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pp. 28-30

I spent a rare night away from my husband and children, house-sitting for my mother, watching John Hughes flicks on VHS from Goodwill for fifty cents. I returned home refreshed on Saturday morning, happy to see my family. I wandered through the house and met them in the backyard, mowed where the Little Tykes plastic slide and swing reside but left mostly wild. ...

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pp. 31-32

I don’t remember the day, month, time, or even his name. It was about halfway through my deployment to Iraq. I had just been switched to night shift in the DFAC (dining facility) when I got the call. I was needed because of President Bush’s surge. I had heard stories from other girls. ...

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pp. 33-34

As I lay reading over the latest copy of Men’s Health magazine, I listen to the 120th day of wind produce its violent music as it pops the tin roof back and forth. The Great Voice, the eerie public-address system that permeates even the gray rock that covers almost every inch of ground here, spits out a familiar monotone phrase, “The aerial gunnery range is now hot.” ...

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pp. 35-39

I sit in the back of a van bumping along a dirt road that circles the perimeter of Bagram Air Base. The road, just inside the concertina wire, opens to views of Afghan villages, small mud huts melting with age, home sweet home to the young children herding goats, stopping only to stare with dark eyes as we pass. ...

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pp. 40-41

I see her for the first time in many years. She is not what I remember at all. Her once flowing black hair has thinned. It hangs wispy over the blue and white flowers that cover her hospital gown, adding such age to her face. Her frame is fragile and frail, her eyes sunken, cold spaces. ...

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pp. 42-47

0400 hours. Myself and four others from my scout platoon infiltrate a palm grove under cover of darkness. It’s already 80 degrees and the humidity reminds me of back home in Philadelphia during a heat wave in July. This was supposed to be a routine mission. ...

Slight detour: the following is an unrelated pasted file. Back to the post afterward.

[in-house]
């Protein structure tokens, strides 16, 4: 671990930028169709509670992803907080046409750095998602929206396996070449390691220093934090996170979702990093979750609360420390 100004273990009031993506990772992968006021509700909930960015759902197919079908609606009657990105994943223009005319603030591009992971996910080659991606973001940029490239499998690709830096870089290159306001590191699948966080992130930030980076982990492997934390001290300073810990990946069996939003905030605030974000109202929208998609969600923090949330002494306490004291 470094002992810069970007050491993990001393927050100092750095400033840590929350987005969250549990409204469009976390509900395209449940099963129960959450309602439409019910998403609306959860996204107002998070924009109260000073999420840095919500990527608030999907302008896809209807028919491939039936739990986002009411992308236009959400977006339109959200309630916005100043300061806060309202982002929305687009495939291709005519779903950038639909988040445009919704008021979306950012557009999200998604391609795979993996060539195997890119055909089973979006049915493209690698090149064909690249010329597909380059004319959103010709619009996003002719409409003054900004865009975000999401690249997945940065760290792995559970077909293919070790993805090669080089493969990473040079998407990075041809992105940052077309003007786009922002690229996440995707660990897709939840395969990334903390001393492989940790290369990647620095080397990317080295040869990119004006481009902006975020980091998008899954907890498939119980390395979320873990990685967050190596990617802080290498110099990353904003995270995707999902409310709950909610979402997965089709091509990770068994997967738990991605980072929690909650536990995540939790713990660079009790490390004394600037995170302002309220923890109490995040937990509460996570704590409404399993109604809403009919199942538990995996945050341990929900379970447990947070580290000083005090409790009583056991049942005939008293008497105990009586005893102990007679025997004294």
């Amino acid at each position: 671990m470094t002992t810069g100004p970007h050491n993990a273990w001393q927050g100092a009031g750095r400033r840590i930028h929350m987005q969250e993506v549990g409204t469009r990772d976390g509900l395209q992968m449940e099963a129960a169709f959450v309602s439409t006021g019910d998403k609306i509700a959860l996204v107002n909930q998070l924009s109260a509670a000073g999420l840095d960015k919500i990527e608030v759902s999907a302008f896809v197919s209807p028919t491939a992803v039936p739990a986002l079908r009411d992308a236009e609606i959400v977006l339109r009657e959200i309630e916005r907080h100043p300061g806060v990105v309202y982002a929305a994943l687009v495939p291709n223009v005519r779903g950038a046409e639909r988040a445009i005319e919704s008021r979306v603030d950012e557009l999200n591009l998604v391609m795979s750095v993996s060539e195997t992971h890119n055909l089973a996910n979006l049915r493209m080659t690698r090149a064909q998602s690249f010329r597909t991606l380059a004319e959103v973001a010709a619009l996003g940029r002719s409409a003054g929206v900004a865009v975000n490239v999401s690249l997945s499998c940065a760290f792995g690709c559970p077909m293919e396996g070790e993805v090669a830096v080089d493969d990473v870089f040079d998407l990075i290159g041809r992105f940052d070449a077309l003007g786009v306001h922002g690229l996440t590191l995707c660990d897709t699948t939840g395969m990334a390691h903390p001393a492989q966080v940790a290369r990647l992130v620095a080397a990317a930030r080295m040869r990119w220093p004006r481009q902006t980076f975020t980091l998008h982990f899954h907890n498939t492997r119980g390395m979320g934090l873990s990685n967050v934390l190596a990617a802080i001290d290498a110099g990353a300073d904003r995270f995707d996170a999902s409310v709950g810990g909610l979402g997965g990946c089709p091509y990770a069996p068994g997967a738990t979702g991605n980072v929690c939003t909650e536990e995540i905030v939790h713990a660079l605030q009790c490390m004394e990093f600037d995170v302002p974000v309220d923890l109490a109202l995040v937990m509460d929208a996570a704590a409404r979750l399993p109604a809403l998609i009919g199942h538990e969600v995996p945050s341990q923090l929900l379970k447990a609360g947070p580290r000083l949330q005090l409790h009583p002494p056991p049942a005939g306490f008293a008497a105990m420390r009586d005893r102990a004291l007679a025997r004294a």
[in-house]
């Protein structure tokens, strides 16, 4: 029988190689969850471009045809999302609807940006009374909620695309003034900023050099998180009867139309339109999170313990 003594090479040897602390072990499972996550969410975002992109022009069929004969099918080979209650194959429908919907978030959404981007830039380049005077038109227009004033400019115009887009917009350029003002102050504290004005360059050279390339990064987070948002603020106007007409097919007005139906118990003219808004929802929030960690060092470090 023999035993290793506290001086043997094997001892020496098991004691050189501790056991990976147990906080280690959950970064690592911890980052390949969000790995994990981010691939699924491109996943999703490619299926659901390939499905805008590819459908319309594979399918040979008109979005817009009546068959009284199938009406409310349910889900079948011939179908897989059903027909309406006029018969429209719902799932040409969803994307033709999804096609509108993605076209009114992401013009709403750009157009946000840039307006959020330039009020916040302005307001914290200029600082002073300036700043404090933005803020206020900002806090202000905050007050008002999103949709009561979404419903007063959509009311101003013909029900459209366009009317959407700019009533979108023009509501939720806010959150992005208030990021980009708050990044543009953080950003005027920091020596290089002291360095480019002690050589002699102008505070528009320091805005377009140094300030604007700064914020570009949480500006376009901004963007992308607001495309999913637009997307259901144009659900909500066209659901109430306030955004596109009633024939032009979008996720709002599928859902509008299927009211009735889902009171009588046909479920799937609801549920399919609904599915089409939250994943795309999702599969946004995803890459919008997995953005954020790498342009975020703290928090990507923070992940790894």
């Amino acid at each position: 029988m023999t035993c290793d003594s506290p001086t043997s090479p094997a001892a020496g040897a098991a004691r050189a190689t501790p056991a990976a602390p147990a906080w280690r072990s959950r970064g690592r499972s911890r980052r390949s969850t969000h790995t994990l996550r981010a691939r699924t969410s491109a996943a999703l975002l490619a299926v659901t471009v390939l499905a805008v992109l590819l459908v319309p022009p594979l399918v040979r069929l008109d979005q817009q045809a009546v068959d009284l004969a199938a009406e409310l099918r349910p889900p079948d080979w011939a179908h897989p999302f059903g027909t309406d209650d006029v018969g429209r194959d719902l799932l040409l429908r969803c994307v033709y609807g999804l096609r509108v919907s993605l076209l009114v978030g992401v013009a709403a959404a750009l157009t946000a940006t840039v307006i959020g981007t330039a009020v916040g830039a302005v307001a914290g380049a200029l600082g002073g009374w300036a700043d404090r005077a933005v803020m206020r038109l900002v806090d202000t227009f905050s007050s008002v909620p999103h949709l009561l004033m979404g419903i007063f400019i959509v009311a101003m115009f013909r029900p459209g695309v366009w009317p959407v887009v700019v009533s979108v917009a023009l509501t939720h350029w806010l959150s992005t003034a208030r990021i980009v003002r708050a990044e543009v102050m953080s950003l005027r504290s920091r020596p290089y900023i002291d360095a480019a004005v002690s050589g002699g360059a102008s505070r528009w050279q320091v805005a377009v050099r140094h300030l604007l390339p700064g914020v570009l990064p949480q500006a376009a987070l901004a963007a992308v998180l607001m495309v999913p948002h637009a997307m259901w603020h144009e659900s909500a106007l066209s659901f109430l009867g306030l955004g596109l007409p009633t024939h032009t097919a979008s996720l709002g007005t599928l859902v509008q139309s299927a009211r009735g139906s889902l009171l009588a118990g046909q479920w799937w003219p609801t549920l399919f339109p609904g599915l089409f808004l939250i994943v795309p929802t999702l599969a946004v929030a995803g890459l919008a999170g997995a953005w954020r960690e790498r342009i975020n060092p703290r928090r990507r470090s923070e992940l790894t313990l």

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pp. 48-49

As a boxer, I have been thrown many blows. Some were harder than others and some even knocked me down. Losing my parents at an early age was the experience that took me to the ring. ...

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pp. 50-53

It’s 150 degrees and the breeze feels like a hair dryer blowing finely powdered dirt at close range into my ...eyes, nose, ears, mouth, and even under my clothes. Everyone on the team wears a neck gaiter and pulls it up over his face in order to breathe. ...

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pp. 54-56

The desert air is stagnant in the peculiar L-shaped room. Old photographs of Iraqi policemen laughing, remnants of calmer years, lie scattered about the floor. “Should be a quick one,” I was told in the operations brief. “In and out in a couple of hours. ...

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pp. 57-60

I wake up to my usual routine of brushing my teeth and washing my face. I throw on my Marine uniform and head into work. Once at my desk, I check the time to make sure I call Trish, my wife, on her way to the office. ...

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pp. 61-65

We live at the corner of West Ash Street and Seminole Road in a house painted the green color of faded money, and the green is curling off. The burnt bricks at the bottom of the house could hardly be called a foundation. It makes me sick at heart to look at the dingy off-white windowsills around the outside. ...

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pp. 66-71

Wham! The door flies open, smashing against the faded green-and-black dresser, knocking everything over, pictures and glass cups careening onto the hard oak floor, old mail flying in all directions. She stands over my bed in a flash. I jerk around, almost snapping my neck. ...

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pp. 72-78

“You are so ugly. You look like your ugly aunt on your father’s side of the family. I knew I shouldn’t have had a mixed baby. Damn, the older you get the more you look like them.” My mother would say this so often I was surprised when she didn’t. ...

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pp. 79-80

Today is just another day on Bagram Air Base. The routine is habit, and all I can do is watch the clock count down. I am contemplating leaving work early, but the consequences wouldn’t be worth it. I stare at the computer in a daze. ...

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pp. 81-82

He stands in the shadows debating whether or not to take me. He almost did it once when I was a kid, and at an earlier time, when I was an infant. Death knows me well, but I have never seen his face. ...

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pp. 83-85

I don’t want to wake up this early in the morning, but my cousins are watching Alvin and the Chipmunks on TV with the volume turned high. I roll over on my twin bed to check the clock. Nine o’clock. I never get up this early on a Saturday. I am twelve years old, with no hobbies. ...

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pp. 86-93